ABOVE: Melanocyte stem cells develop dendritic-cell appearance when they differentiate. Melanocyte stem cells are shown in red and other cell nuclei are shown in blue. Qi Sun

Like human aging, stem cell maturation is considered a one-way process; once an undifferentiated stem cell goes down the path to become a specific type of cell, there is no turning back. But that does not seem to be the case with melanocyte stem cells (McSC), which give rise to cells that produce hair and skin pigments. 

In a recent study, researchers from New York University (NYU) investigated McSC in hair follicles and found that depending on microenvironment cues, McSCs can fluctuate between undifferentiated and differentiated states. The researchers also found that as the hair follicle ages, a larger number of melanocyte stem cells get stuck in an undifferentiated state, losing their ability to mature and produce melanin.1 Published in Nature, these results not only challenge the traditional view on how stem cells differentiate, but also offer clues to why hair turns gray with aging. 

“When we started the study, we thought that melanocyte stem cells may follow the classical stem cell model,” said Qi Sun, a postdoctoral researcher at NYU who coauthored the research. According to this model, some of the stem cells remain undifferentiated to replenish the stem cell pool, while others differentiate into progenitors that eventually transform into mature cells that produce melanin. 

Sun and her colleagues, led by Mayumi Ito, a stem cell biologist at NYU, wanted to test if McSC behave like other stem cell populations. The team used mice genetically engineered with fluorescence-reporter-expressing McSC and revisited the same hair follicles over time to track the locations of these cells. The team evaluated cell morphology and expression of differentiation markers (pigmentation genes) as indicators of cell maturity states as hair follicles completed their growth and shed cycles.

The researchers were surprised to find that McSC did not reside in an area called the bulge as previously thought, but were instead located in a compartment known as the hair germ. When the hair started to grow, the McSC transitioned to an intermediate differentiation state from which they either transformed into fully mature melanocytes at the base of the growing hair or moved up to the hair bulge where they stayed as undifferentiated cells. Then these stem cells homed back to the hair germ as the hair entered the resting phase of its growth cycle.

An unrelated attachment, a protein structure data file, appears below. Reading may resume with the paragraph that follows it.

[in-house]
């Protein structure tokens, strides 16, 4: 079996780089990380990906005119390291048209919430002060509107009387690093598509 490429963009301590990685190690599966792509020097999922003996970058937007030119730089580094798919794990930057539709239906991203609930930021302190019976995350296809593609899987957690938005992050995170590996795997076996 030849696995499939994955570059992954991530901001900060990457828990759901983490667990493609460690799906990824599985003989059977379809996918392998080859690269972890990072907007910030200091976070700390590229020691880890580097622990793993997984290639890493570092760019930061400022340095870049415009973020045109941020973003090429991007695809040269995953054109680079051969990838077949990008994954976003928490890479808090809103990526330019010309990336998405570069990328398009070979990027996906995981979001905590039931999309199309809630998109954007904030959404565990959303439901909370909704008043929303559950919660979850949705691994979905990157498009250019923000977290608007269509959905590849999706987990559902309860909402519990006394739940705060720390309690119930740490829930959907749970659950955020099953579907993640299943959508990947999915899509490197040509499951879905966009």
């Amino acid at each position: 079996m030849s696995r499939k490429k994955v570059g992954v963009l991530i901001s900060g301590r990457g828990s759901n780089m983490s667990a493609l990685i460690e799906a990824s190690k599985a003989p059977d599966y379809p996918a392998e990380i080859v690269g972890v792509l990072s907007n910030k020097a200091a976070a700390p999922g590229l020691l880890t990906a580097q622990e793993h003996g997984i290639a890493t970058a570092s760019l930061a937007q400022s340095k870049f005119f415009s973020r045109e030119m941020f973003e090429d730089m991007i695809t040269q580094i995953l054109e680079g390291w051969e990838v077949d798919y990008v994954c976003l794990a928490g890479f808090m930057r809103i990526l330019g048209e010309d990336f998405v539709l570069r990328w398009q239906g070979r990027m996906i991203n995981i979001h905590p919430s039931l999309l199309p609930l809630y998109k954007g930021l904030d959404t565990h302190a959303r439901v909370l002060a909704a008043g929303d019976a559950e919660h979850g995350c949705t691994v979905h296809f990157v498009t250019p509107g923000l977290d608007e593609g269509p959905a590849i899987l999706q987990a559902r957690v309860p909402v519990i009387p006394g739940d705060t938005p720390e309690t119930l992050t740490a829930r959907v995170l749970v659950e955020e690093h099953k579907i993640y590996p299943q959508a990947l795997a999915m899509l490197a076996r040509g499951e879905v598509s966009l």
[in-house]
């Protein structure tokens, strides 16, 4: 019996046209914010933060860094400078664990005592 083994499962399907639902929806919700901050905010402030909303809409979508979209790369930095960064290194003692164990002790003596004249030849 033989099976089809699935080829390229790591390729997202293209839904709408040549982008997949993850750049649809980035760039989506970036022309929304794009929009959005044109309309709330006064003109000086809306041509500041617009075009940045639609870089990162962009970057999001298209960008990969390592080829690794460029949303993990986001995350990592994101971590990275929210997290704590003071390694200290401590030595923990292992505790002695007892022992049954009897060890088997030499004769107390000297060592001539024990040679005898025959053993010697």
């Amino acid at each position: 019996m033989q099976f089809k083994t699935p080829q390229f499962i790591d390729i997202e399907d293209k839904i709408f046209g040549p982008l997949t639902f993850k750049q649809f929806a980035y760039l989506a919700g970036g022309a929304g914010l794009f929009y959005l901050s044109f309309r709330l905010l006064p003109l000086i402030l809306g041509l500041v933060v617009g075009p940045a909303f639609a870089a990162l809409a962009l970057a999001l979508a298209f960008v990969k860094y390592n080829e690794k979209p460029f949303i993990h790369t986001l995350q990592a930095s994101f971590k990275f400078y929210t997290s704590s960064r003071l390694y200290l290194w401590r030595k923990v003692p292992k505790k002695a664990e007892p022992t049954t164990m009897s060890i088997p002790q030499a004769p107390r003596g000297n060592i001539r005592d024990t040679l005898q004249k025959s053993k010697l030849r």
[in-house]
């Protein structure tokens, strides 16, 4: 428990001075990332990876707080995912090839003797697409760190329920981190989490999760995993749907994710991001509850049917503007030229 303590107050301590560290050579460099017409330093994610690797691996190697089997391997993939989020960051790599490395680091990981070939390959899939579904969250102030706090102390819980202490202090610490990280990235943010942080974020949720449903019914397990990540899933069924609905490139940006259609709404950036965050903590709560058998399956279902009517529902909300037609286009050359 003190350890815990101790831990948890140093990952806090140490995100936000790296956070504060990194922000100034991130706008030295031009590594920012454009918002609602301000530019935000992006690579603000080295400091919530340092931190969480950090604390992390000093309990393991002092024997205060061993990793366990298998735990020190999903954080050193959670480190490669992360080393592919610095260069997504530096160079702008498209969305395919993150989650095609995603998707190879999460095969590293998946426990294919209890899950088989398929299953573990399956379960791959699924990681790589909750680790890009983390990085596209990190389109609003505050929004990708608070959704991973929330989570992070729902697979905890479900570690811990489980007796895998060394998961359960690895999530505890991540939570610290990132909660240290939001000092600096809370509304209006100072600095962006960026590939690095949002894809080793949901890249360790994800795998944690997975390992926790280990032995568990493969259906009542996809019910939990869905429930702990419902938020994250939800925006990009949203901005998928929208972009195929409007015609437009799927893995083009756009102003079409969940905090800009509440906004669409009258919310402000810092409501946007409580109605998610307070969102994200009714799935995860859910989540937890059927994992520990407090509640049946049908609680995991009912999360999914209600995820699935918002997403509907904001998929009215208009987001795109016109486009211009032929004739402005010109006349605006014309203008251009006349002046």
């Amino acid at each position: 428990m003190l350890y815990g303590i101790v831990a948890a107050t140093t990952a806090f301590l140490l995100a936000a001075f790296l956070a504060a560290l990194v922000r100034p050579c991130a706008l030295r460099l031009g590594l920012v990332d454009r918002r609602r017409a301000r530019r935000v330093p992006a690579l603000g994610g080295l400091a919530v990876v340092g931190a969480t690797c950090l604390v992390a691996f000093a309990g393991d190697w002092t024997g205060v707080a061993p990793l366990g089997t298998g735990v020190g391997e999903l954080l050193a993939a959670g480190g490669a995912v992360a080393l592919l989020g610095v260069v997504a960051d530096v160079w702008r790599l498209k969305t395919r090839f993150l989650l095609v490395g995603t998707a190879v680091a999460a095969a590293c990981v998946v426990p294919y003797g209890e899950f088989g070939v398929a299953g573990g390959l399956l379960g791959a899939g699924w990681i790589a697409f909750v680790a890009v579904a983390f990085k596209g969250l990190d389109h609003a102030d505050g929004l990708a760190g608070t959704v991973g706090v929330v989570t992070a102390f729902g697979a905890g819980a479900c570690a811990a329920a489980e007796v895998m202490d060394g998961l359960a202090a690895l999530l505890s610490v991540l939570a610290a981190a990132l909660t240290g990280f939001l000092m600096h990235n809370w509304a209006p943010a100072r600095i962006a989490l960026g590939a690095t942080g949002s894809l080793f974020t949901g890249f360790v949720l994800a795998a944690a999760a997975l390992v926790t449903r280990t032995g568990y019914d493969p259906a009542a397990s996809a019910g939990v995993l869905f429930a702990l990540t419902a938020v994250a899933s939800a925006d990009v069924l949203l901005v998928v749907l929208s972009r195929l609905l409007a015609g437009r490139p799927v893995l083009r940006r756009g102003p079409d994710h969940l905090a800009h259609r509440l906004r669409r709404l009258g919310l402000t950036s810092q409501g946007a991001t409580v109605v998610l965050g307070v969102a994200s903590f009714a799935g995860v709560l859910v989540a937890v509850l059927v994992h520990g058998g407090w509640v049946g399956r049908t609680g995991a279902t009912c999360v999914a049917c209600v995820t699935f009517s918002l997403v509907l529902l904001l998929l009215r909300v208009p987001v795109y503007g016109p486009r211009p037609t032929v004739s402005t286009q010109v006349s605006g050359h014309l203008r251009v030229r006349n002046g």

Once they realized that the maturation of these cells depended on their location, the team next investigated which signals within those compartments drove these changes. Ito’s team had previously reported that Wnt signaling is essential for McSC differentiation.2 In the new study, the team found that nearby epithelial cells in the hair germ released Wnt ligands that mature the McSC, but these signals were suppressed in the bulge where the cells regained their undifferentiated features.

Melanocytes give hair its color, and hair pigmentation reduces with aging. So, the researchers wondered what would happen to McSC mobility in an aged hair follicle. To accelerate the aging of hair follicles, the team plucked mouse hair to induce regeneration of the follicles and observed McSCs over time. “In aged mice, we found more of the stem cells in the bulge area rather than going back to the hair germ,” said Sun. 

These findings suggested that as the hair follicle ages, McSC get stuck in a region where less pigment-inducing signals are present. This mechanism might explain why hair turns gray much more rapidly than it falls off, said Rui Yi, a stem cell biologist at Northwestern University, who was not involved in the research.

Although scientists knew that cells could swing back and forth between their maturity states when there were tissue injuries, the study results are exciting as they reveal that dedifferentiation can also occur under a physiological condition, said George Cotsarelis, a dermatologist at the University of Pennsylvania who was also not involved in the study.

Since the researchers conducted all of the experiments in mice, questions remain as to whether the same events are also seen in humans, said Yi. “Future work needs to be done to really show whether this failure, for example, to dedifferentiate by melanocyte cells is a major cause of the loss of melanocyte stem cells or loss of the hair color over time.”


  1. Sun Q, et al. Dedifferentiation maintains melanocyte stem cells in a dynamic niche. Nature. 2023;616(7958):774-782.
  2. Rabbani P, et al. Coordinated activation of Wnt in epithelial and melanocyte stem cells initiates pigmented hair regeneration. Cell. 2011;145(6):941-955.